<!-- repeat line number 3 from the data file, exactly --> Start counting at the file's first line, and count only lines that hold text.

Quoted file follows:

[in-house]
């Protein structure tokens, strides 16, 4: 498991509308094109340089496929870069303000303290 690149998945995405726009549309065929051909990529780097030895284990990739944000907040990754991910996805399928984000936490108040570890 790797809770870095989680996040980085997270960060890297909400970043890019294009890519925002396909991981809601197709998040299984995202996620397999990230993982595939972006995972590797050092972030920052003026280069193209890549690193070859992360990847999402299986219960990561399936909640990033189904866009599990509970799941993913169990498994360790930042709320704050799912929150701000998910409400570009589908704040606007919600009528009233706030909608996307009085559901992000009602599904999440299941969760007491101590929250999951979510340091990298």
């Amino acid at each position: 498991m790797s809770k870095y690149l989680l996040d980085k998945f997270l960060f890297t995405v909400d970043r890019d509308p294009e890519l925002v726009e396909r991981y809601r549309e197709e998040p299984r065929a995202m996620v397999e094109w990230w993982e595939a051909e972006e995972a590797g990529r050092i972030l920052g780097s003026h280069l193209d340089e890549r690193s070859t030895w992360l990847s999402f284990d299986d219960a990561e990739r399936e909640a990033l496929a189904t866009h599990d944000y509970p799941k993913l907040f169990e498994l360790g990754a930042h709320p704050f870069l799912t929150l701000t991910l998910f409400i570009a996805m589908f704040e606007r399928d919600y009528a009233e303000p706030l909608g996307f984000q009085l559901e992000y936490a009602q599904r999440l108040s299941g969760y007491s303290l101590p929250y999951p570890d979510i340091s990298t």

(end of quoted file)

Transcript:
């Amino acid at each position: 498991m790797s809770k870095y690149l989680l996040d980085k998945f997270l960060f890297t995405v909400d970043r890019d509308p294009e890519l925002v726009e396909r991981y809601r549309e197709e998040p299984r065929a995202m996620v397999e094109w990230w993982e595939a051909e972006e995972a590797g990529r050092i972030l920052g780097s003026h280069l193209d340089e890549r690193s070859t030895w992360l990847s999402f284990d299986d219960a990561e990739r399936e909640a990033l496929a189904t866009h599990d944000y509970p799941k993913l907040f169990e498994l360790g990754a930042h709320p704050f870069l799912t929150l701000t991910l998910f409400i570009a996805m589908f704040e606007r399928d919600y009528a009233e303000p706030l909608g996307f984000q009085l559901e992000y936490a009602q599904r999440l108040s299941g969760y007491s303290l101590p929250y999951p570890d979510i340091s990298t």